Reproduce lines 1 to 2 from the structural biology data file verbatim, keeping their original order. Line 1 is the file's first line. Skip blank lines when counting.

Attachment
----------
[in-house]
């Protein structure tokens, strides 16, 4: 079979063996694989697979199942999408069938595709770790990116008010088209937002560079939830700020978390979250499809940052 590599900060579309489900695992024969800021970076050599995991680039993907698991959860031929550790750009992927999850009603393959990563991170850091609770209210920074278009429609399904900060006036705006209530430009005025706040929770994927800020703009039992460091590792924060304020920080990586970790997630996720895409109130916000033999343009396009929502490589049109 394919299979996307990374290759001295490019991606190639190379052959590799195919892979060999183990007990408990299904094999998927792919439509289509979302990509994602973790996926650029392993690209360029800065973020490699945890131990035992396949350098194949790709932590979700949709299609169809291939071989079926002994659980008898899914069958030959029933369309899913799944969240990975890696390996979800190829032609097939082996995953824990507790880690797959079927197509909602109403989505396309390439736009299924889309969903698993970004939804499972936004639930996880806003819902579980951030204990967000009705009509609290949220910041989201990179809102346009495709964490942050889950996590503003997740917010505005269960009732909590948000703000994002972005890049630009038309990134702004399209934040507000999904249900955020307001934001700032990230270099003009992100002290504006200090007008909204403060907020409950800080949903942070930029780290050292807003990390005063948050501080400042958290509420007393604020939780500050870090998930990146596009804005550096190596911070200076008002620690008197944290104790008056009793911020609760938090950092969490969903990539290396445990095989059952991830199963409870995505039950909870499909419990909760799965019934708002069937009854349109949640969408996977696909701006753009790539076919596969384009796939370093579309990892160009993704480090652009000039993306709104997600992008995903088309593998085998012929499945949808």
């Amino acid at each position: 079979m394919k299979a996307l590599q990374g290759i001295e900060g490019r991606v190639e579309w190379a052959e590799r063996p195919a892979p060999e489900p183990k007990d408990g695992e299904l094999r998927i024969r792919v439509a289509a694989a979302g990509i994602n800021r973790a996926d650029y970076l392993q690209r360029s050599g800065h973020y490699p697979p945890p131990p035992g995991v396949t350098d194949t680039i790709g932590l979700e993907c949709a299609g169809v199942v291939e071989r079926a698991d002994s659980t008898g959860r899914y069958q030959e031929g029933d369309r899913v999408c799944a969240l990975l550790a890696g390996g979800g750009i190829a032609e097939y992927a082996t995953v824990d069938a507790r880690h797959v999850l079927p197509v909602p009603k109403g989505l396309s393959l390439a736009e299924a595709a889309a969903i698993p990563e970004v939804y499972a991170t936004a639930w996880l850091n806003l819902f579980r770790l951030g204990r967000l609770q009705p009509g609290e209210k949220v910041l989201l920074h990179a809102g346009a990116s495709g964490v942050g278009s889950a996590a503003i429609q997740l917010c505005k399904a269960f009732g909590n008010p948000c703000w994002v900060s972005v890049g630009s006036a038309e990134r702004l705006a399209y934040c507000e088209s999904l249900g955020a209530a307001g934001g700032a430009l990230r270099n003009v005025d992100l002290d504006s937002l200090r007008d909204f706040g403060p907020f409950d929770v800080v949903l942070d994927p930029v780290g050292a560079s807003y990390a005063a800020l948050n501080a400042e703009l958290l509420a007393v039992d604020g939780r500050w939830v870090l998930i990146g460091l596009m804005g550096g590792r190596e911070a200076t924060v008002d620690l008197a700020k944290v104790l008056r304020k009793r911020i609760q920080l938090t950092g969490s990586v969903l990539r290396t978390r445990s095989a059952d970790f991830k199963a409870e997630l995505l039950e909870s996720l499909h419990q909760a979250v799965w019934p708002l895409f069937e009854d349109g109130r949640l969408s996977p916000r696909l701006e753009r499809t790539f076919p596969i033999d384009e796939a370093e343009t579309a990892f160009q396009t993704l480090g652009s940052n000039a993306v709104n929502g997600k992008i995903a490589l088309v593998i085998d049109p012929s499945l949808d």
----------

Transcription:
[in-house]
């Protein structure tokens, strides 16, 4: 079979063996694989697979199942999408069938595709770790990116008010088209937002560079939830700020978390979250499809940052 590599900060579309489900695992024969800021970076050599995991680039993907698991959860031929550790750009992927999850009603393959990563991170850091609770209210920074278009429609399904900060006036705006209530430009005025706040929770994927800020703009039992460091590792924060304020920080990586970790997630996720895409109130916000033999343009396009929502490589049109 394919299979996307990374290759001295490019991606190639190379052959590799195919892979060999183990007990408990299904094999998927792919439509289509979302990509994602973790996926650029392993690209360029800065973020490699945890131990035992396949350098194949790709932590979700949709299609169809291939071989079926002994659980008898899914069958030959029933369309899913799944969240990975890696390996979800190829032609097939082996995953824990507790880690797959079927197509909602109403989505396309390439736009299924889309969903698993970004939804499972936004639930996880806003819902579980951030204990967000009705009509609290949220910041989201990179809102346009495709964490942050889950996590503003997740917010505005269960009732909590948000703000994002972005890049630009038309990134702004399209934040507000999904249900955020307001934001700032990230270099003009992100002290504006200090007008909204403060907020409950800080949903942070930029780290050292807003990390005063948050501080400042958290509420007393604020939780500050870090998930990146596009804005550096190596911070200076008002620690008197944290104790008056009793911020609760938090950092969490969903990539290396445990095989059952991830199963409870995505039950909870499909419990909760799965019934708002069937009854349109949640969408996977696909701006753009790539076919596969384009796939370093579309990892160009993704480090652009000039993306709104997600992008995903088309593998085998012929499945949808």